Ken Allard: Remember the real heroes

Ken Allard: Remember the real heroes
Ken Allard: Remember the real heroes 

By Ken Allard
San Antonio Express-News

With the Final Four here this weekend and Spurs playoff hopes riding 
high, you're likely to hear a lot of nonsense being talked about 
"heroes." Let an unheralded college forward, a Tony or a Manu hit a 
30-foot jumper at the buzzer and "heroics" will be the preferred term, 
from headlines to conversations around the office coffee pot.

Sorry to differ, but athletic prowess makes great players, not heroes. 
So may I tell you about some folks who truly deserve that term? And why 
the words "unsung" and "hero" go together more often than not?

The Third Brigade of the Army's legendary 82nd Airborne Division 
returned home just before the year-end holidays, 3,700 of the Army's 
best soldiers who spent 15 months in Iraq as the shock troops of the 
surge. Their homecoming was overlooked by the chattering classes on the 
Sunday talk shows, ignored by the presidential candidates and unseen by 
most of their fellow citizens, long accustomed to the sacrifices of 
Other People's Kids.

You are thus unlikely to be familiar with the brigade's recent history, 
which included an emergency deployment to New Orleans right after 
Hurricane Katrina. (I linked up with them there as an "embed" on one of 
my final assignments for NBC News.)

Certain memories endure: the howl of Katrina's 100 mile-an-hour winds; 
the stench that no picture of New Orleans' flooded precincts could 
possibly convey; and the instant calm that descended on the city at the 
first sight of the red-bereted paratroopers. There had been lots of 
exaggeration about snipers and anarchy. Because most of the young 
troopers were already veterans of Afghanistan and Iraq, the wiser 
criminals soon found more convenient business elsewhere . leaving only 
that glowering malevolence known as the New Orleans police. When they 
weren't re-establishing order, clearing the streets and providing 
medical assistance, the 82nd pulled together information ."situational 
awareness" . in tactical briefings that cryptically summarized the most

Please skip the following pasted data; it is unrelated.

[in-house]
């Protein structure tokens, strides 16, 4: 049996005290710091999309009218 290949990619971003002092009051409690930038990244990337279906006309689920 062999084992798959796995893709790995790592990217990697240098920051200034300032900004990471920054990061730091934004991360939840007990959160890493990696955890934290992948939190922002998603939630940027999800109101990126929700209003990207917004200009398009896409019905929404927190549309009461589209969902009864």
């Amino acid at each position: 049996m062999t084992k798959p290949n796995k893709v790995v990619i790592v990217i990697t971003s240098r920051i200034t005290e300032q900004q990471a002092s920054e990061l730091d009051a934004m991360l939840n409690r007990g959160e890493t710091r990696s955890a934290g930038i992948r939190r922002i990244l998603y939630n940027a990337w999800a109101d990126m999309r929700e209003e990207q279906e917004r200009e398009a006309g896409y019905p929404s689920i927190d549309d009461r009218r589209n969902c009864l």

critical rescue functions: communications, logistics, transportation, 
medical support, even public affairs. Sharing that information allowed 
hard-pressed government and civilian agencies to coordinate efforts that 
would otherwise have run afoul of each other.

Katrina's waters were still receding when the 3rd Brigade was recalled 
to prepare for its upcoming mission to Iraq. After months of intense 
training, they arrived there in July 2006, assigned to the area north of 
Baghdad that had been home to Saddam and his followers. It was classic 
light infantry combat, punctuated by the latest generation of roadside 

American commanders once believed that the best way to get intelligence 
was to take the hill first and count the enemy dead afterwards. But the 
information weapon was even more critical in Iraq than it had been in 
New Orleans. Counter-insurgency is information warfare combined with the 
deadliest of the martial arts. The brigade now drew upon an astonishing 
array of geo-spatial intelligence as well as drones and remotely piloted 
vehicles not much bigger than model airplanes. Information and analysis 
were rapidly driven downwards, giving a critical edge to the paratrooper 
engaged in muzzle-to-muzzle combat.

Halfway through its tour, the brigade became the blocking force for the 
surge, which displaced al-Qaida from its accustomed safe havens. When 
you force the enemy to move, you also force him to make mistakes. In 
Samarra, the 505th Infantry discovered an insurgent headquarters with a 
cache of 10 desktop computers . and the ID cards of two captured U.S. 
soldiers. That treasure trove yielded 11 terabytes of information, a 
virtual blueprint of the enemy's order of battle.

The brigade's commander, Col. Bryan Owens, points out that success 
always has a price . and that 48 of his paratroopers gave their lives in 
battle after their more celebrated deployment to New Orleans.

So when you hear about how badly our Army is over-stretched and 
under-appreciated, you can properly question our nation's priorities . 
and why we so often ignore the extraordinary. But especially when you 
hear the hype about heroes, you might remember that very special band of 
brothers, soldiers who honor the rest of us by their quiet sacrifices in 
peace and war.


COL (Ret.) Ken Allard is an executive-in-residence at UTSA and the 
author of "Warheads." Email: Warheads6 (at)

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